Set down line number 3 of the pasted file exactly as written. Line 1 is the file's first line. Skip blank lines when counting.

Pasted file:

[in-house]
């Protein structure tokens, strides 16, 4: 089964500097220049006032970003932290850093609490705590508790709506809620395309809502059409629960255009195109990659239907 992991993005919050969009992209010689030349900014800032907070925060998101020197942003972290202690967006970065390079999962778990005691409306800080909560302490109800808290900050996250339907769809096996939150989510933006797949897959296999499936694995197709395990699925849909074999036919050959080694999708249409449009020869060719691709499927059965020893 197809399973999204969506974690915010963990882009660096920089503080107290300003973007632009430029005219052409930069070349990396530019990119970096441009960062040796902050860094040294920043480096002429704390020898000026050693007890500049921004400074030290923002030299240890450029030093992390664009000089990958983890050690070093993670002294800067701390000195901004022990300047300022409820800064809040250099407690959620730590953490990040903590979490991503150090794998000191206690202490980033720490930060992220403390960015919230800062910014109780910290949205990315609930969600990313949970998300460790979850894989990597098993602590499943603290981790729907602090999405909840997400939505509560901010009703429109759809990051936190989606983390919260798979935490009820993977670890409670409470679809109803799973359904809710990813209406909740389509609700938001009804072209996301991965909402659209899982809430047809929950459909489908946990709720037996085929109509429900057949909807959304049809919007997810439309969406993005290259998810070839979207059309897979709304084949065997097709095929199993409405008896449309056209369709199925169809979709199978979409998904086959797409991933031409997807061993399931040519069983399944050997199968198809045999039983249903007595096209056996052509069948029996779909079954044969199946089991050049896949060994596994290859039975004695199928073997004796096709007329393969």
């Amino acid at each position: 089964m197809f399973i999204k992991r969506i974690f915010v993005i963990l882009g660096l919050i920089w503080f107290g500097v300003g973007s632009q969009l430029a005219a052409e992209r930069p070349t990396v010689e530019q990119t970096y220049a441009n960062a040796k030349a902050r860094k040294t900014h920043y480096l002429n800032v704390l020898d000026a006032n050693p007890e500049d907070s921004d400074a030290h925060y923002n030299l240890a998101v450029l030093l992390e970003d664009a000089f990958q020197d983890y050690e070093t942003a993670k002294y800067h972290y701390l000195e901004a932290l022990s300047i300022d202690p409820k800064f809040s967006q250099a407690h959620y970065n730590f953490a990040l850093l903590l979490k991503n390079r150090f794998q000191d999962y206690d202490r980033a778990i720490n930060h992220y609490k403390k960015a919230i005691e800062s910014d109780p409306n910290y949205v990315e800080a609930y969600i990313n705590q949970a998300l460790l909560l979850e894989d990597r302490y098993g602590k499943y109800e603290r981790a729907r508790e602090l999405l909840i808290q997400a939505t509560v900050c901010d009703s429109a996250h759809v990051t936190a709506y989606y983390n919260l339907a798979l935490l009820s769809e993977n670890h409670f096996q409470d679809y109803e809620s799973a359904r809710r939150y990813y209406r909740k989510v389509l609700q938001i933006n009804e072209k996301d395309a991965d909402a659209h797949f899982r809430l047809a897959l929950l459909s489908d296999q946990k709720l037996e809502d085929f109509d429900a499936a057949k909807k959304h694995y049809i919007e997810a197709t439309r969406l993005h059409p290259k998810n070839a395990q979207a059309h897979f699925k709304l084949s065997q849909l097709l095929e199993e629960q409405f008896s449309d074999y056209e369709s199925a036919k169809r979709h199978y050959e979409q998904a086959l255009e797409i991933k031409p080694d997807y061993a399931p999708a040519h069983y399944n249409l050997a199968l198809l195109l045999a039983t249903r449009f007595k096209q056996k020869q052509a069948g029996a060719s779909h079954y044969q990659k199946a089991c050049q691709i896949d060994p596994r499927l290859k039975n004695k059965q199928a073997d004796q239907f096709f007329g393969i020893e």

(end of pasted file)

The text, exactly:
């Amino acid at each position: 089964m197809f399973i999204k992991r969506i974690f915010v993005i963990l882009g660096l919050i920089w503080f107290g500097v300003g973007s632009q969009l430029a005219a052409e992209r930069p070349t990396v010689e530019q990119t970096y220049a441009n960062a040796k030349a902050r860094k040294t900014h920043y480096l002429n800032v704390l020898d000026a006032n050693p007890e500049d907070s921004d400074a030290h925060y923002n030299l240890a998101v450029l030093l992390e970003d664009a000089f990958q020197d983890y050690e070093t942003a993670k002294y800067h972290y701390l000195e901004a932290l022990s300047i300022d202690p409820k800064f809040s967006q250099a407690h959620y970065n730590f953490a990040l850093l903590l979490k991503n390079r150090f794998q000191d999962y206690d202490r980033a778990i720490n930060h992220y609490k403390k960015a919230i005691e800062s910014d109780p409306n910290y949205v990315e800080a609930y969600i990313n705590q949970a998300l460790l909560l979850e894989d990597r302490y098993g602590k499943y109800e603290r981790a729907r508790e602090l999405l909840i808290q997400a939505t509560v900050c901010d009703s429109a996250h759809v990051t936190a709506y989606y983390n919260l339907a798979l935490l009820s769809e993977n670890h409670f096996q409470d679809y109803e809620s799973a359904r809710r939150y990813y209406r909740k989510v389509l609700q938001i933006n009804e072209k996301d395309a991965d909402a659209h797949f899982r809430l047809a897959l929950l459909s489908d296999q946990k709720l037996e809502d085929f109509d429900a499936a057949k909807k959304h694995y049809i919007e997810a197709t439309r969406l993005h059409p290259k998810n070839a395990q979207a059309h897979f699925k709304l084949s065997q849909l097709l095929e199993e629960q409405f008896s449309d074999y056209e369709s199925a036919k169809r979709h199978y050959e979409q998904a086959l255009e797409i991933k031409p080694d997807y061993a399931p999708a040519h069983y399944n249409l050997a199968l198809l195109l045999a039983t249903r449009f007595k096209q056996k020869q052509a069948g029996a060719s779909h079954y044969q990659k199946a089991c050049q691709i896949d060994p596994r499927l290859k039975n004695k059965q199928a073997d004796q239907f096709f007329g393969i020893e």